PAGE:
General damages are not available for injuries that existed before the malpractice or the pain and suffering that a pre-malpractice injury alone will cause going forward.

What are Special Damages?

Special damages include the quantifiable expenses caused by medical malpractice, including medical bills and time missed from work. Special damages are typically more exact than general damages.

Experts are useful in calculating special damages, but some states only require a certified copy of a medical bill to quantify damages.

What Are Punitive Damages?

Patients may recover punitive damages in some circumstances. Punitive damages vary from state to state, but generally, doctors must have known that they were behaving in a harmful manner. The exact amount of punitive damages awarded is up to the judge or jury.

Punitive damages are fairly uncommon, but they may be awarded in particularly egregious cases. Economic and non-economic damages intend to compensate a patient for their costs and losses. Punitive damages, on the other hand, serve to punish the medical professional for their conduct and send a message to other medical professionals. Punitive damages may be substantial in cases where they are awarded. Judges and juries have discretion in setting the award within certain limits.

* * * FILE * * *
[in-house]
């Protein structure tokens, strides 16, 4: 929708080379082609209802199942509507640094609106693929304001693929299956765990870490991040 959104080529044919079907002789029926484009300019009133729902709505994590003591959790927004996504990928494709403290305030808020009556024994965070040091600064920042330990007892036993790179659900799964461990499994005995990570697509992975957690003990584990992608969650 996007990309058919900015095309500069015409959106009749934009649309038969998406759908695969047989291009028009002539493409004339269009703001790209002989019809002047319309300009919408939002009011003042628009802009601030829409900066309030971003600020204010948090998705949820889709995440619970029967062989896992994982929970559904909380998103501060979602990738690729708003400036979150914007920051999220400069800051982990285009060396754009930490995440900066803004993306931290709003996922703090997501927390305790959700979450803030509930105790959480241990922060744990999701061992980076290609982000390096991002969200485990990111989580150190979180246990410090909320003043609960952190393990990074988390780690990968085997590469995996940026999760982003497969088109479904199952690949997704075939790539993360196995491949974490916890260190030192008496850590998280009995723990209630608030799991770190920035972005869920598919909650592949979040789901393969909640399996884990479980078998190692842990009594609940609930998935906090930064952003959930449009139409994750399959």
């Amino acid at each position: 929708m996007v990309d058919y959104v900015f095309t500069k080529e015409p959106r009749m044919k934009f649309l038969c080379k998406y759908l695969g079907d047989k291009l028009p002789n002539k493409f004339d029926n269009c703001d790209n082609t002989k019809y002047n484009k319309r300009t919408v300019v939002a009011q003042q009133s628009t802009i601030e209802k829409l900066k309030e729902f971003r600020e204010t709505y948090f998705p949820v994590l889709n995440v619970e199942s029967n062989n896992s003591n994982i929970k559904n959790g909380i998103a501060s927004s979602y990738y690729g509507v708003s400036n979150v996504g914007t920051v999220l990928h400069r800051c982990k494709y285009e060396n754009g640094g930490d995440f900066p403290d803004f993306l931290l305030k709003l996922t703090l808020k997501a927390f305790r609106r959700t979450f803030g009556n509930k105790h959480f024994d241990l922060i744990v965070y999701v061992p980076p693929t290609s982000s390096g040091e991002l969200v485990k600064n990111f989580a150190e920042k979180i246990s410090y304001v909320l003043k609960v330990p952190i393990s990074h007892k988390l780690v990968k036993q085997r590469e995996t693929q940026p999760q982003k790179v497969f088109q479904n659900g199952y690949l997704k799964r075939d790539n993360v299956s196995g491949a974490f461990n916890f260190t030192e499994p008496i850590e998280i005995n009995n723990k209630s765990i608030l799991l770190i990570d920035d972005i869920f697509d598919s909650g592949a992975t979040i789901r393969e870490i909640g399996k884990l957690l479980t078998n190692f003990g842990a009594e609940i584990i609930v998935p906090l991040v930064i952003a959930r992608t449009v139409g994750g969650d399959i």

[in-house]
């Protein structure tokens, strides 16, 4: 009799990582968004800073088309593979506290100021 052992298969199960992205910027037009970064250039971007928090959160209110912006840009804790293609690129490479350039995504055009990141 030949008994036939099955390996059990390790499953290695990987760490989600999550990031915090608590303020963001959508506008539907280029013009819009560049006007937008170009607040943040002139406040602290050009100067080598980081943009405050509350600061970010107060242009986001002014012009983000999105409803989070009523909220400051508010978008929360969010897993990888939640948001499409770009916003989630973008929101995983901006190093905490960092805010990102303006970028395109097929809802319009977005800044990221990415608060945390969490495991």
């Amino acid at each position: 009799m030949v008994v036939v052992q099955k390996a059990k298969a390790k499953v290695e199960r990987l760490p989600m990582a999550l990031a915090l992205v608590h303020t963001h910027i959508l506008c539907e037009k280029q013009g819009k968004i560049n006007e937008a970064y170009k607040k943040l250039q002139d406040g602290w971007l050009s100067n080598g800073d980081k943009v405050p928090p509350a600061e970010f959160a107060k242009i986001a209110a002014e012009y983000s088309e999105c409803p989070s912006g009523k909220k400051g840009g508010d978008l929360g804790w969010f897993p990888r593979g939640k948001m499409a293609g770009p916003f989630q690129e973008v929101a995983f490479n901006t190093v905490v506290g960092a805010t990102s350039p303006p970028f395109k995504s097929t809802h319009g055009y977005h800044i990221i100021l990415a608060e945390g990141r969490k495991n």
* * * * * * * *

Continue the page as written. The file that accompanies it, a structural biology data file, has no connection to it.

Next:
Victims usually need to prove intent, recklessness, or another mental state that is greater than negligence in order to obtain punitive damages. Unless the defendant’s conduct was borderline criminal, this may be difficult to do.

Are There State Limitations on Damages?